Kuhn says that “the novel theory seems a direct response to crisis” [p. 75], but the terms “novel theory” and “crisis” are rhetorically excessive for a description of science which, at its most basic core, is a matter of discovery. The scientific enterprise is more aptly explained in terms of the new thinking which seems necessitated for the sake of improved awareness. This new thinking is necessitated in light of unexpected results or pattern-disrupting anomalies that present immediate and gross inadequacies, and it is also effectively necessitated upon any realization or suspicion that there is a more complete understanding to be had if only convention (for example, conventionally accepted variability) is discounted and treated as an incomplete awareness. Furthermore, new thinking is critically essential if there is to be an understanding which moves beyond that provided by any particularly well verified theory – in particular, any which (such as per the Hawking and Mlodinow depiction of quantum physics) “has never failed a test”. As has been discussed, this is an area in which applied science is especially useful, since attempts at application for the purpose of nature manipulation commonly present (as) new problems for the understanding brought forth by the theory at issue.
Kuhn is essentially correct when he says that for “normal scientific practice … retooling is an extravagance to be reserved for the occasion that demands it” [p. 76], inasmuch as changes in conventional understanding and practice will likely occur only when a consensus feels that the standard practice (often defined in terms of its accepted variability and the limitations to understanding that it represents) is, for whatever reason, no longer adequate. However, the “retooling”, the modification to standard practice, will not occur until there is already an improvement (a more complete awareness and understanding) available, and it is simply not the case that efforts at discovery (which amounts to corrections of or improvement to contemporaneous understanding – or theory) are undertaken only after there is a general sense that the operative understanding is inadequate.
The manner by which new discoveries and understandings come to be accepted or incorporated in or as conventional knowledge or practice (and, hence, within Kuhn’s normal science) is more of a sociological matter than something pertaining to discovery itself. Nonetheless, the sociological contains psychological elements that are relevant to the matter of discovery. Psychology pertains to the manner in which things are “seen” subjectively, which is a way of characterizing awareness, and, since discovery depends upon the way in which things are seen subjectively (awareness) and the way in which this seeing (awareness) is affected and developed, the condition of subjective seeing is critical to even to the possibility of discovery and, therefore, to the root of science.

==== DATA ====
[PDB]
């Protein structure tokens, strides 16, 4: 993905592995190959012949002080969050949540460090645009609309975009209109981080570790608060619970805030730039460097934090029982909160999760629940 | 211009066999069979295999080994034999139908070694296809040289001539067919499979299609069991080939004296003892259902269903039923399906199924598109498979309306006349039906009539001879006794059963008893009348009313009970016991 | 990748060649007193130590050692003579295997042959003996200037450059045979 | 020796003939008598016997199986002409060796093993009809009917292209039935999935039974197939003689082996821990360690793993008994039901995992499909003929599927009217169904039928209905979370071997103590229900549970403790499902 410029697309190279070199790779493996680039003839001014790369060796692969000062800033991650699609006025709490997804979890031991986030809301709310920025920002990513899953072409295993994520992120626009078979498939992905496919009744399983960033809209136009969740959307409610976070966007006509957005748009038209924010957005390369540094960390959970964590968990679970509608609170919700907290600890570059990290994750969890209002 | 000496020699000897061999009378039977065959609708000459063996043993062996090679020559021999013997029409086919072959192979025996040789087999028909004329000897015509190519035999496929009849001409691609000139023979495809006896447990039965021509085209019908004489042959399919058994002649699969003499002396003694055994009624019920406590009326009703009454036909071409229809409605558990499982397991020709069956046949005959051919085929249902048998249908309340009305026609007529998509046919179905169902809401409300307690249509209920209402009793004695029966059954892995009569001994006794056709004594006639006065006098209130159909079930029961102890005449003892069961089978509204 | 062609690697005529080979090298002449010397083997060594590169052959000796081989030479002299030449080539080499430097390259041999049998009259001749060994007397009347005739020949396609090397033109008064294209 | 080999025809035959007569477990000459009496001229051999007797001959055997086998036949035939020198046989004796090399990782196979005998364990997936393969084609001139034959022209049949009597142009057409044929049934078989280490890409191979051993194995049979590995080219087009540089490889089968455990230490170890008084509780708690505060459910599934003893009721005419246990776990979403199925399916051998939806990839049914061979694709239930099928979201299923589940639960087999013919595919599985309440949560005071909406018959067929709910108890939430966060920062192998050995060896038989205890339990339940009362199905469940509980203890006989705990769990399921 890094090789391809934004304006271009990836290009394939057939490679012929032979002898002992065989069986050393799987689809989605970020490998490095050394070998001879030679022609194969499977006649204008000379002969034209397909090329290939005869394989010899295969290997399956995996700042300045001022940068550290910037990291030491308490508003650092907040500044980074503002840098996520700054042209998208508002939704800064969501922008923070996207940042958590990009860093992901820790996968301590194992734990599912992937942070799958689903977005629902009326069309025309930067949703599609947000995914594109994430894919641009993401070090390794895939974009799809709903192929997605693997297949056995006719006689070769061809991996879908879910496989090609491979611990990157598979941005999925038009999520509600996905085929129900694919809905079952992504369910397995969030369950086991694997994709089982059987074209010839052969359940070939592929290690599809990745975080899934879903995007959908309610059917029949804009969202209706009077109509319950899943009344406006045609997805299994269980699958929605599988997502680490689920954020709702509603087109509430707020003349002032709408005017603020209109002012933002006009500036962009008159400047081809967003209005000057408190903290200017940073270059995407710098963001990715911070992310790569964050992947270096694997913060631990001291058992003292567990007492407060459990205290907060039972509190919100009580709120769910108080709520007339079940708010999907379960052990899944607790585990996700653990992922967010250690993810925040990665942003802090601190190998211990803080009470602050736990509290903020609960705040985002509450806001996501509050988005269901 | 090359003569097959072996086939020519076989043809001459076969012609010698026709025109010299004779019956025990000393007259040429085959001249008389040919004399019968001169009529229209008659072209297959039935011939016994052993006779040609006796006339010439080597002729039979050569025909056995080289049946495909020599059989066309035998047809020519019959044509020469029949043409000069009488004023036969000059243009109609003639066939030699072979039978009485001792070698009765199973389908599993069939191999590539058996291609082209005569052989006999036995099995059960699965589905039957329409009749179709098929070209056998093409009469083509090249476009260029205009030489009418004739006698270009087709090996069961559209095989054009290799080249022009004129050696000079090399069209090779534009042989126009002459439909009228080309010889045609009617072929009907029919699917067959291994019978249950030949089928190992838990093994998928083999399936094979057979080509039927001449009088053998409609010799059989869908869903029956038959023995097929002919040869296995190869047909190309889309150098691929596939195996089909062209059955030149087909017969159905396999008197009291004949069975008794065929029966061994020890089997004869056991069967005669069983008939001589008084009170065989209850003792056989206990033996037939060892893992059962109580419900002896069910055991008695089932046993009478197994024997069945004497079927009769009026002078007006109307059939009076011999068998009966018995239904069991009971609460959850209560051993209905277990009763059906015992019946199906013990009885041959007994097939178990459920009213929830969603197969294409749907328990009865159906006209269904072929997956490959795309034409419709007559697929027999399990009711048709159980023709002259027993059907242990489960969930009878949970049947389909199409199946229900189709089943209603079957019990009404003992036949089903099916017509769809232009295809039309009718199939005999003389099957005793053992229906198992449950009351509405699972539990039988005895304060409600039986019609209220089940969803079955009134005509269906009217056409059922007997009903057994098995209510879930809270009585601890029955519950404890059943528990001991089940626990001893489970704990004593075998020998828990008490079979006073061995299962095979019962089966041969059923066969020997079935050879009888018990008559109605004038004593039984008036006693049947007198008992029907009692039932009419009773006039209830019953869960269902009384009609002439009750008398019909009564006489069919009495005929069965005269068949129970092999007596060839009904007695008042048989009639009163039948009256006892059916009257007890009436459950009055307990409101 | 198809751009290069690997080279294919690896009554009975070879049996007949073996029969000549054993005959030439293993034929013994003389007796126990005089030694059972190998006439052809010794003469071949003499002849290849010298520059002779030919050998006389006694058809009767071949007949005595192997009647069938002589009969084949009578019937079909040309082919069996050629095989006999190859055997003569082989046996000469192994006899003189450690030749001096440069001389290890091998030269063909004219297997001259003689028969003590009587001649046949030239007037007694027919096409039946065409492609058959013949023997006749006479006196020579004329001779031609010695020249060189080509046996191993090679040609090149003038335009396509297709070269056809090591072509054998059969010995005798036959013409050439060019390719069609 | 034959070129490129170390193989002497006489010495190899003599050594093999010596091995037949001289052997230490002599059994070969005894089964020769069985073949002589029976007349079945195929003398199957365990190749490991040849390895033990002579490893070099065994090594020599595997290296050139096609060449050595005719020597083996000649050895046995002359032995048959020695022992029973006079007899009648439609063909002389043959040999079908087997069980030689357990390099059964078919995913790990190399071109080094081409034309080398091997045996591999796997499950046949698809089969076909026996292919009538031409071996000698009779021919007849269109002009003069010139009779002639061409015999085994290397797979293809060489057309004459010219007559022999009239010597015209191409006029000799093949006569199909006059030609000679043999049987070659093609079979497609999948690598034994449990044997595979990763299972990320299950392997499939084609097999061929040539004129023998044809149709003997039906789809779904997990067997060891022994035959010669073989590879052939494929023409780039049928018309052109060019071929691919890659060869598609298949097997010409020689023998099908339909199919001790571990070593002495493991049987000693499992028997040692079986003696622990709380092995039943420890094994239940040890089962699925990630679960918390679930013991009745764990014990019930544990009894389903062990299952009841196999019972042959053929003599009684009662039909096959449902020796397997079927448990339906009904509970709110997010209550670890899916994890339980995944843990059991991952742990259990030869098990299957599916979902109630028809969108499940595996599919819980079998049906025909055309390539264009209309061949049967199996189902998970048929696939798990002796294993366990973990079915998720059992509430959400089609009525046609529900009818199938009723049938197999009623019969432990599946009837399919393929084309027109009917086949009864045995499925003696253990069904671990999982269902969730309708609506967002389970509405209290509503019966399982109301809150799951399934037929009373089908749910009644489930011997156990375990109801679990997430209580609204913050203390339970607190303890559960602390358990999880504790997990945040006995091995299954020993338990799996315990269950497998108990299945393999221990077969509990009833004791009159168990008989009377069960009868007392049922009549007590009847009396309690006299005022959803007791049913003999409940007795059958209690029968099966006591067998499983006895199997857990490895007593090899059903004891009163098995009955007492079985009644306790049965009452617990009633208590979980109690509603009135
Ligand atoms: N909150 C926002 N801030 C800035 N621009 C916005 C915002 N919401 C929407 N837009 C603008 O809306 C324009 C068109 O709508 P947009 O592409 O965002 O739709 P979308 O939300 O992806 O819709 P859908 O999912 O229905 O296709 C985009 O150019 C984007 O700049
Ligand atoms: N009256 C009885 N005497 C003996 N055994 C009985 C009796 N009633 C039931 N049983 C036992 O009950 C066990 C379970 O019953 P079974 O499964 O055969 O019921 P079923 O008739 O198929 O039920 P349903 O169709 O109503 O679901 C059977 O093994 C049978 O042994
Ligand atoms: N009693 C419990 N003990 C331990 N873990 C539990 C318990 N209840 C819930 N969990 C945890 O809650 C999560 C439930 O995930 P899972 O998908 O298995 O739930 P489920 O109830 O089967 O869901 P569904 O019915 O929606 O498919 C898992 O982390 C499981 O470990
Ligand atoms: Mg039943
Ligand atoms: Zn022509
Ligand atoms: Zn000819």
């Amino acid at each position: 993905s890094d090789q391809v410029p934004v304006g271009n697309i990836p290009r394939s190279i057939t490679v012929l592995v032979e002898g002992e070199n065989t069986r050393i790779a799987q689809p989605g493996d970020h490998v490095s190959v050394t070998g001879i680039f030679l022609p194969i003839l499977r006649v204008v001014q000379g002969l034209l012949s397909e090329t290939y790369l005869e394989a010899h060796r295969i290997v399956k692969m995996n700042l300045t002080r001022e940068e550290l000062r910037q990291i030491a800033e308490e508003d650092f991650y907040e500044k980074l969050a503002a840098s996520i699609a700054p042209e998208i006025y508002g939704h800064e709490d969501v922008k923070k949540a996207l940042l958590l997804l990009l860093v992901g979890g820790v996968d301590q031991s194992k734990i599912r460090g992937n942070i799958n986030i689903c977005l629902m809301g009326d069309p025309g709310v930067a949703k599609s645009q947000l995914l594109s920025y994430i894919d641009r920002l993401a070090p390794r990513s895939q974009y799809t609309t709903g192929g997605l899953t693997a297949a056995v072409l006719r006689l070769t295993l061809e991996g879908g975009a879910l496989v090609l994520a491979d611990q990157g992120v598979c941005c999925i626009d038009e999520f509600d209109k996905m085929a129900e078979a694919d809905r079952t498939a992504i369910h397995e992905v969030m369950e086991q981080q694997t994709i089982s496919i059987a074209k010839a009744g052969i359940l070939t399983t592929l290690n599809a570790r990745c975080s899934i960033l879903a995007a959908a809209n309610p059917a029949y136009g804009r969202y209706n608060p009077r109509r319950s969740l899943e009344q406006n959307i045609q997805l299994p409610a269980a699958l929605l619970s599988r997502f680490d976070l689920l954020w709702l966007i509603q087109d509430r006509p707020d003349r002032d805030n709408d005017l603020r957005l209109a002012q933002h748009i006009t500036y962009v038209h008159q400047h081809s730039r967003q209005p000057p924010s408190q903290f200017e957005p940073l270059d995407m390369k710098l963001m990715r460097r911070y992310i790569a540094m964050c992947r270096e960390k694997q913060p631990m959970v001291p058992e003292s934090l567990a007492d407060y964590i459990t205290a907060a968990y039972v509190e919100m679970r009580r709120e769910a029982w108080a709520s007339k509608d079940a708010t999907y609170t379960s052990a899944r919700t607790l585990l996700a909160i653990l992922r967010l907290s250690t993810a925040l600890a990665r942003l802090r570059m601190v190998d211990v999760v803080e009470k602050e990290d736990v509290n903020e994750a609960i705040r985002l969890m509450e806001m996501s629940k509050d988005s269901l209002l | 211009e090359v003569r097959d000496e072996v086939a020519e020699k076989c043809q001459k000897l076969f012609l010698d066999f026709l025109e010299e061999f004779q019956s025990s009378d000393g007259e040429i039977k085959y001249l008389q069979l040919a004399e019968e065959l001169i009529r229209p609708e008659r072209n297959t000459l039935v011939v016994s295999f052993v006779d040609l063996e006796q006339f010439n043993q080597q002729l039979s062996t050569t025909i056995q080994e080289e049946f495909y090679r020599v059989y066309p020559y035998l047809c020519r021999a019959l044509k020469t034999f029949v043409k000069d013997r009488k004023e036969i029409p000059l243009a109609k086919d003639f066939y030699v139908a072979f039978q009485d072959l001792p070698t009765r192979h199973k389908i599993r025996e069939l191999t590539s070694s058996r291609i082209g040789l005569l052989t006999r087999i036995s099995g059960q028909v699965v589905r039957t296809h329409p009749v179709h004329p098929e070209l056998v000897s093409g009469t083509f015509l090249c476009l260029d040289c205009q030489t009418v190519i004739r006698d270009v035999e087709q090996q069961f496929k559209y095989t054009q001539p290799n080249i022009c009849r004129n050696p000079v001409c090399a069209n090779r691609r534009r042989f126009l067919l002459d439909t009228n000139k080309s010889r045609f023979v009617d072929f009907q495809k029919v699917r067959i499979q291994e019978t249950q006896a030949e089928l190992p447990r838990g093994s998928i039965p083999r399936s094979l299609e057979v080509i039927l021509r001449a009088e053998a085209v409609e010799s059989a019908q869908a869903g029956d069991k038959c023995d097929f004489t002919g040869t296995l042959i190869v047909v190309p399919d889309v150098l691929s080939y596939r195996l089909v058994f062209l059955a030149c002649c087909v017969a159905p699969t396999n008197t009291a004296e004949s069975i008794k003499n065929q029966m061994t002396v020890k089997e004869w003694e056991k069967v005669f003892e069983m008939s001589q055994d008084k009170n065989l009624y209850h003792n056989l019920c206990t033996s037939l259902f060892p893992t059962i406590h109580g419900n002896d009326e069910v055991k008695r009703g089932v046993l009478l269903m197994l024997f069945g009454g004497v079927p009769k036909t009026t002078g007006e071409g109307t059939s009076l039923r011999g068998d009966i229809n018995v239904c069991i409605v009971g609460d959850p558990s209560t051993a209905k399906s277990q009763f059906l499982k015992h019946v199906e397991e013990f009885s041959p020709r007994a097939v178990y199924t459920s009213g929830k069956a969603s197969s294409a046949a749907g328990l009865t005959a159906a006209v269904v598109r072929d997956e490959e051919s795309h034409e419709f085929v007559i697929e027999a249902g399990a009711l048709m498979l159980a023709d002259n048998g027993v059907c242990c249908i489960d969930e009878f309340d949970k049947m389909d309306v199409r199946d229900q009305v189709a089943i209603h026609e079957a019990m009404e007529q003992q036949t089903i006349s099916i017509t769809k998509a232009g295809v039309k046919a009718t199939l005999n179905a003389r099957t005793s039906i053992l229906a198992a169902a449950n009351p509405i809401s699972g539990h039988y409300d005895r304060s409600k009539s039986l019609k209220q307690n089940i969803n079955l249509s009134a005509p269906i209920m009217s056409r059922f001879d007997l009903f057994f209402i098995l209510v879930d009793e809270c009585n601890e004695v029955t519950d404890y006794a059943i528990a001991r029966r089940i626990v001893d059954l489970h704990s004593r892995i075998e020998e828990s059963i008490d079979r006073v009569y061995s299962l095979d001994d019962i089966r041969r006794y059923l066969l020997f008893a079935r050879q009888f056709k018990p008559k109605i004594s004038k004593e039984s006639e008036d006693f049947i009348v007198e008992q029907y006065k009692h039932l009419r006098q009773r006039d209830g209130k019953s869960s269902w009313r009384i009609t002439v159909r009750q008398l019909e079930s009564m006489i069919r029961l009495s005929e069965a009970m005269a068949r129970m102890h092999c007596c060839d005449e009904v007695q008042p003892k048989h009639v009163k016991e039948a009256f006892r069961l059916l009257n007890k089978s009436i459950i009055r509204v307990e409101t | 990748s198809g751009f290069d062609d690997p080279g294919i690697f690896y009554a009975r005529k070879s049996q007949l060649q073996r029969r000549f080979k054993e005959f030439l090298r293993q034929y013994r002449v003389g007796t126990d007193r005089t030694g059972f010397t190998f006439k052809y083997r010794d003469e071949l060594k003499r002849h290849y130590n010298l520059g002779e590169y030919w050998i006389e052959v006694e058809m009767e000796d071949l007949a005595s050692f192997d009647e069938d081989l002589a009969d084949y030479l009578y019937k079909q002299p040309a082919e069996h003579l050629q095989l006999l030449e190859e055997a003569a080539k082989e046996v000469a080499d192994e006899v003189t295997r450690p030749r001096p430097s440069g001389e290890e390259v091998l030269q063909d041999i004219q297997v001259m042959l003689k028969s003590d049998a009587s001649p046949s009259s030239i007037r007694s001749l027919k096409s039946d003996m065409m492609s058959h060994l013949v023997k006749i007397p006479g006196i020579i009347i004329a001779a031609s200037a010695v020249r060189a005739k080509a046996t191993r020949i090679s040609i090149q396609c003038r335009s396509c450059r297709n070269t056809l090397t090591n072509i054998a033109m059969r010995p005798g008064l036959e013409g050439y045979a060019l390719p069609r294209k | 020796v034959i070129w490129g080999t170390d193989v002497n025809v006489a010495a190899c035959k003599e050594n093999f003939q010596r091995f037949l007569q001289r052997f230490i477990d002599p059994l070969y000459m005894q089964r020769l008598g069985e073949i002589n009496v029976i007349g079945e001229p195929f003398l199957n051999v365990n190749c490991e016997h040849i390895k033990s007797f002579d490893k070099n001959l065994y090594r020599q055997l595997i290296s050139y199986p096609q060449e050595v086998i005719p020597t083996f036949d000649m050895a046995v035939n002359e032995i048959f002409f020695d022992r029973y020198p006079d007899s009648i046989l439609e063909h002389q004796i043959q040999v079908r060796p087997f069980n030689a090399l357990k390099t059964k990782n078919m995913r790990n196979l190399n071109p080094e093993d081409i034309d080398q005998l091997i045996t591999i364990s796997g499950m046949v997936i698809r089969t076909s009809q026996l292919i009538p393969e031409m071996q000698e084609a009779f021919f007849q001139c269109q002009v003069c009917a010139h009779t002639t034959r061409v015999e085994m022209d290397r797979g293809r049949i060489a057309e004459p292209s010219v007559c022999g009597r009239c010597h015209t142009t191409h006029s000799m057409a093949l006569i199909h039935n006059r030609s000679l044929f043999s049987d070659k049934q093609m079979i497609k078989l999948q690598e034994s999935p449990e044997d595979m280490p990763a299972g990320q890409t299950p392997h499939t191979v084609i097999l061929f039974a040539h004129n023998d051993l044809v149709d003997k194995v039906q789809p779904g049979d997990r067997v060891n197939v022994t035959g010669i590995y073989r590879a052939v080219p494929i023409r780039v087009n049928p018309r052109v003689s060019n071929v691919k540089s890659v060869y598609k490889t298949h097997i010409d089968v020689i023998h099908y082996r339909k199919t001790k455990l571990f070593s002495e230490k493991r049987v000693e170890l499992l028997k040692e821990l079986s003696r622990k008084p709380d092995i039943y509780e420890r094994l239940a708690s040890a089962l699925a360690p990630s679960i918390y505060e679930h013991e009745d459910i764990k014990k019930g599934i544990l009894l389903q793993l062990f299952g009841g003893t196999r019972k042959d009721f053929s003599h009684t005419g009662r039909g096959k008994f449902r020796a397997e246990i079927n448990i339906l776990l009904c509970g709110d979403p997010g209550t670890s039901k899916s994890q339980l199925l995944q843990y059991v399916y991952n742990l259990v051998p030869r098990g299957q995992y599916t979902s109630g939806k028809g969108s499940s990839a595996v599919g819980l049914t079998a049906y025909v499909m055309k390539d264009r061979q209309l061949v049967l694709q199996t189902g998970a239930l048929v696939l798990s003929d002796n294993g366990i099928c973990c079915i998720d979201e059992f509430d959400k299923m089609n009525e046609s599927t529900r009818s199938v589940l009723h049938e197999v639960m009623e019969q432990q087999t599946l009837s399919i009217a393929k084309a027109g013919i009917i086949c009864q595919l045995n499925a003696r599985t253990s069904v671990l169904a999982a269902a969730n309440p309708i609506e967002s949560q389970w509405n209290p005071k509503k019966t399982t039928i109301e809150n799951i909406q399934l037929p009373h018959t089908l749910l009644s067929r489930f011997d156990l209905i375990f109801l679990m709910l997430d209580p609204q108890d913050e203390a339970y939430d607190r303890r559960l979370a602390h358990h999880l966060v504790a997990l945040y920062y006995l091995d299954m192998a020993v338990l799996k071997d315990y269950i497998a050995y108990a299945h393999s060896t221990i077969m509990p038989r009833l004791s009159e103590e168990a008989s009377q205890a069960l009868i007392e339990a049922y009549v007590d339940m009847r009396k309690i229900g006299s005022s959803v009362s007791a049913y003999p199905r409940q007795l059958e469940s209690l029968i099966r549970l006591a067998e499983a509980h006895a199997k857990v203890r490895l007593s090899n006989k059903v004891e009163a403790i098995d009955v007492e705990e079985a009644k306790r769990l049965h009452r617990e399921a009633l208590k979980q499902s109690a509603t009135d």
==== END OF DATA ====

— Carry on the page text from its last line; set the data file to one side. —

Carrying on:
Kuhn says that “paradigm changes … cause scientists to see the world … differently” [p. 111], but paradigm changes (or changes in models) within science can only occur subsequent to discovery, with discovery itself often – if not always – occurring only after a different way of seeing (or looking upon) the world has been accomplished. On a somewhat tangential note, education can be (or can be experienced as) a process of successive discoveries, new ways of seeing the world, but education most often seems more like a program intended to train minds in whatever are the predominating, conventional ways of seeing the world. This training also occurs, of course, in science. Accordingly, even if it will come as a surprise to many – if not most – people, “scientific training is not well designed to produce the man who will … discover a fresh approach” [p. 166]. This is to say that science education and scientist training are not intended to result in scientists adept at discovery despite the fact that familiarity with matters of science is certainly essential in order for there to be the sorts of discoveries that provide improvements to – and are the very core of – science.
From the properties of the pendulum, for example, Galileo derived his only full and sound arguments for the independence of weight and rate of fall, as well as for the relationship between vertical height and terminal velocity of motion down inclined planes. All these natural phenomena he saw different from the way they had been seen before.
Why did that shift of vision occur? Through Galileo’s individual genius, of course. [Kuhn, p. 119]
While the term genius provides next to no explanation for how creativity or discovery come to occur, it is intended to designate a condition or quality that cannot be explained by teaching, training, or experience alone. Teaching, training, and experience all go a very long way towards providing what we might think of in terms of the context and the content of a person’s mind and thought or awareness, in which case genius clearly pertains to the manner in which the person makes connections between matters constituent of that awareness. As regards creativity and discovery, genius commonly indicates a result produced by an out of the ordinary way of looking at and seeing things – an extraordinary awareness about relationships.